Breaking the Silence on Black Suicides
Earl Ofari Hutchinson
In his stage days, comedian turned political activist Dick Gregory liked to crack that whites kill themselves by leaping from a tall building, and blacks kill themselves by jumping from a basement. This bit of gallows humor always got an uproarious laugh from black audiences. For decades blacks took perverse pride and comfort in the notion that suicide was a white folks thing. Despite the long, tortured experience of slavery, segregation, racially motivated violence and poverty, it was their article of faith that blacks didnt kill themselves. They were always able to laugh or pray their way out of the worst adversity. But suicide among blacks is no longer the stuff of jokes.
In March, the Centers for Disease Control and Prevention issued its second report in the past fours on teen suicides. It again warned that more young blacks than ever kill themselves, are self-destructing at a far faster rate than young white males, and are more likely too kill themselves with guns. Though CDC researchers gave no reason for the escalating self-carnage, some suicide prevention experts speculated that the jump in suicides was an ugly by-product of middle-class life. In other words, as more blacks climb the social and economic ladder, the same pressures and frustrations that come with the chase for better careers, bigger incomes, and richer lifestyles rack them, as their white middle-class counterparts. This explanation is shaky. The CDC did not break down suicides among blacks by income status. In Chicago, where some mental health professionals report that the suicide rate among young blacks exceeds that of whites, most of those who take their lives are lower-income blacks. They are plagued by chronic problems of drug and alcohol use, high unemployment and prison rates, family breakdown, and the absurdly easy access and availability of guns. These problems are compounded by the paucity of mental health centers, treatment facilities and trained professionals in poor neighborhoods. Then theres the belief among many school counselors and teachers that young black males are inherently violent, and crime-prone. They often ignore the glaring signs of at-risk behavior such as uncontrolled rage, unruly behavior, or aggression exhibited by many young blacks, or dont recognize that this acting out behavior frequently masks acute feelings of depression, hopelessness, alienation, and poor self-esteem. The end result is that many young blacks fail to receive the counseling and treatment that could save lives.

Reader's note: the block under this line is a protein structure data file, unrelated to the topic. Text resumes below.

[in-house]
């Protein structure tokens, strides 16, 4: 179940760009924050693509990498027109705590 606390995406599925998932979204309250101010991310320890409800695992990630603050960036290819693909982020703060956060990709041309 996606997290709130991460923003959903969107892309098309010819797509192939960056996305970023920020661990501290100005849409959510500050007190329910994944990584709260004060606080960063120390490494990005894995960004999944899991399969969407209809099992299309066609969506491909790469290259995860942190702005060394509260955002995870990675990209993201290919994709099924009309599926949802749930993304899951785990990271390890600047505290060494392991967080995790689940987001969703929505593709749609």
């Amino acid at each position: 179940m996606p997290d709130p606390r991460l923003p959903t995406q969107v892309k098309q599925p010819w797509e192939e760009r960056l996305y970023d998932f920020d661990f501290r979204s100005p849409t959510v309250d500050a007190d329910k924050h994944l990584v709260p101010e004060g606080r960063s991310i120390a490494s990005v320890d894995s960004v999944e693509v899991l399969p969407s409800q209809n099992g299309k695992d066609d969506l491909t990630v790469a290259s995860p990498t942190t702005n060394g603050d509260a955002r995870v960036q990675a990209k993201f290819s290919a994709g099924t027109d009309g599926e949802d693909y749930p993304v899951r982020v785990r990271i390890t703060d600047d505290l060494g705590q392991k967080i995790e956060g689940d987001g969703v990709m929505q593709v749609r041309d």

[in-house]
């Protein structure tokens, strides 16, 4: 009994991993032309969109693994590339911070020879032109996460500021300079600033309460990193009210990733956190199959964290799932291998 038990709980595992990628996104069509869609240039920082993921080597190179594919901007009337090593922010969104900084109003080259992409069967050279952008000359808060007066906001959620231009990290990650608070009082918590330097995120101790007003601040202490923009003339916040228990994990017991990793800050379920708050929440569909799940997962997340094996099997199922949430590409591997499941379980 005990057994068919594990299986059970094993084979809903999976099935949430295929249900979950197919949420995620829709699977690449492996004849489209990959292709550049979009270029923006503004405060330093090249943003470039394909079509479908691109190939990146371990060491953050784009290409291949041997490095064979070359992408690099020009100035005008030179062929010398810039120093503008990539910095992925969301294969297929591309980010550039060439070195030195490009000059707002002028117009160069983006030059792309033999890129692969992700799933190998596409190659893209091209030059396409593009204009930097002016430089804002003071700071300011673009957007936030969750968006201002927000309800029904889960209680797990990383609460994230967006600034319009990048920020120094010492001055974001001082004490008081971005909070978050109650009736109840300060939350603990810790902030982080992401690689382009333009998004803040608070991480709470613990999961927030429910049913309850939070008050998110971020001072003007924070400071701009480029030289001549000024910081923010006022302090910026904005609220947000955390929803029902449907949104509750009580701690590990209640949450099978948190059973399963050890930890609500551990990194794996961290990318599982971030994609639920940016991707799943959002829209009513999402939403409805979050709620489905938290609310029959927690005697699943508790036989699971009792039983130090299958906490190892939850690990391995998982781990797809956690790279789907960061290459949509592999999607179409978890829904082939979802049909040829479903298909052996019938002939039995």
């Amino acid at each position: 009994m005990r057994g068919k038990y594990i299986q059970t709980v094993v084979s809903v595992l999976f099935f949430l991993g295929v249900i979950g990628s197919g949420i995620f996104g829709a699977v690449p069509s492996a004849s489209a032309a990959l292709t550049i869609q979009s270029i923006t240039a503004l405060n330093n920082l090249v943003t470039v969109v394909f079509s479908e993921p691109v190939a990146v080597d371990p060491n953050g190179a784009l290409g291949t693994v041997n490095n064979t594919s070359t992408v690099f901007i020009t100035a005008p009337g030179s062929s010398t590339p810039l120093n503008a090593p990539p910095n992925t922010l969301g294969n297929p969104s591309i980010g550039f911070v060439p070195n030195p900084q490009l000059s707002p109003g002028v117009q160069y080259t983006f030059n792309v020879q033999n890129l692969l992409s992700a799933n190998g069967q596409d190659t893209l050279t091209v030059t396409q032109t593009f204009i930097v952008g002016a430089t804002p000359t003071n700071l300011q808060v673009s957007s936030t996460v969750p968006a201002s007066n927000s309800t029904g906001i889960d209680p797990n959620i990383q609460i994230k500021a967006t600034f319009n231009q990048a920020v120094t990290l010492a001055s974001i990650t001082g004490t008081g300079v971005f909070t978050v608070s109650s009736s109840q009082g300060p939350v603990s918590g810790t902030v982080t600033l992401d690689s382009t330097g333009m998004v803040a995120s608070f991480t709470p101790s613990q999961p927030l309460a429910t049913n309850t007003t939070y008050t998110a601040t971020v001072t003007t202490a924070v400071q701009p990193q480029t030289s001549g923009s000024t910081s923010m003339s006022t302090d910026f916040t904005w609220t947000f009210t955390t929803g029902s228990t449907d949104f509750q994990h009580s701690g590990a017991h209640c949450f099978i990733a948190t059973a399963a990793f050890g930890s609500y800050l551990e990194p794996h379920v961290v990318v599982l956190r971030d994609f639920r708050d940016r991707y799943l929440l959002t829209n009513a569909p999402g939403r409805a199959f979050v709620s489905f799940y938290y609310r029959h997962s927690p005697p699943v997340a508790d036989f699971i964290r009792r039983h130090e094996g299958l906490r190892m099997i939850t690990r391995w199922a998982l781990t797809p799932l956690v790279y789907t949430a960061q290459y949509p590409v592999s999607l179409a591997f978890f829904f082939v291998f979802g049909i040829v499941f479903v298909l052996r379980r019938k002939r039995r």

Another unstated and even more troubling reason for the rise in black suicides is the refusal of many blacks to accept the fact that their children can and do kill themselves. This stubborn denial of a changing reality was glaringly evident in June, 2000 when 17 year-old Raynard Johnson was found hanging from a pecan tree in the front yard of his Kokomo, Mississippi home. Johnsons family openly disputed the coroners ruling that his death was a suicide, and claimed that he was murdered for dating a white girl. Civil rights leaders quickly joined the clamor over his death. Jesse Jackson flatly claimed that Johnsons death had the earmarks of a lynching. The NAACP hired a private investigator, and the Southern Poverty Law Center noted that the Klan had long used white fears of black men raping white women to terrorize blacks. But there was no tangible evidence then and afterwards that Johnsons death was anything other than a suicide, and the suggestion that Johnson was lynched for dating a white girl even in Mississippi was absurd to many.
Yet, in the face of Mississippis hideous record of violence toward black males, it was much easier for black leaders to claim Johnson as another casualty of racial violence then to face the painful possibility that Johnson may have taken his own life. If black leaders are loath to admit that young blacks such as Johnson can take their lives, many black parents are even more adamant in denying that their children could be at mortal risk to themselves. They often ignore their tell tale signs of chronic depression, rage, self-destructive acts, or their notes in which they threaten to take their lives and refuse to seek professional help. The tight blinders to the suicide crisis could have the same deadly consequence as the persistent refusal of many blacks to admit that HIV-AIDS was a serious threat to them. Even as the CDC issued report after report warning that blacks now accounted for nearly half of the AIDS cases in America, black leaders, community activists, and religious leaders stuck their heads in the sand or railed that the disease was a white gay disease. Black leaders and parents must face the bitter truth that suicide is not a desperate act reserved solely for pampered, frustrated, alienated white suburban kids. Many black kids are also taking their lives. Its no disgrace to admit that truth.
Earl Ofari Hutchinson is an author and columnist. Visit his news and opinion website: thehutchinsonreport.com is the author of The Crisis in Black and Black (Middle Passage Press).
A service provided
Theodore Myles Publishing
Copyright 1998, 2011 Afrocentricnews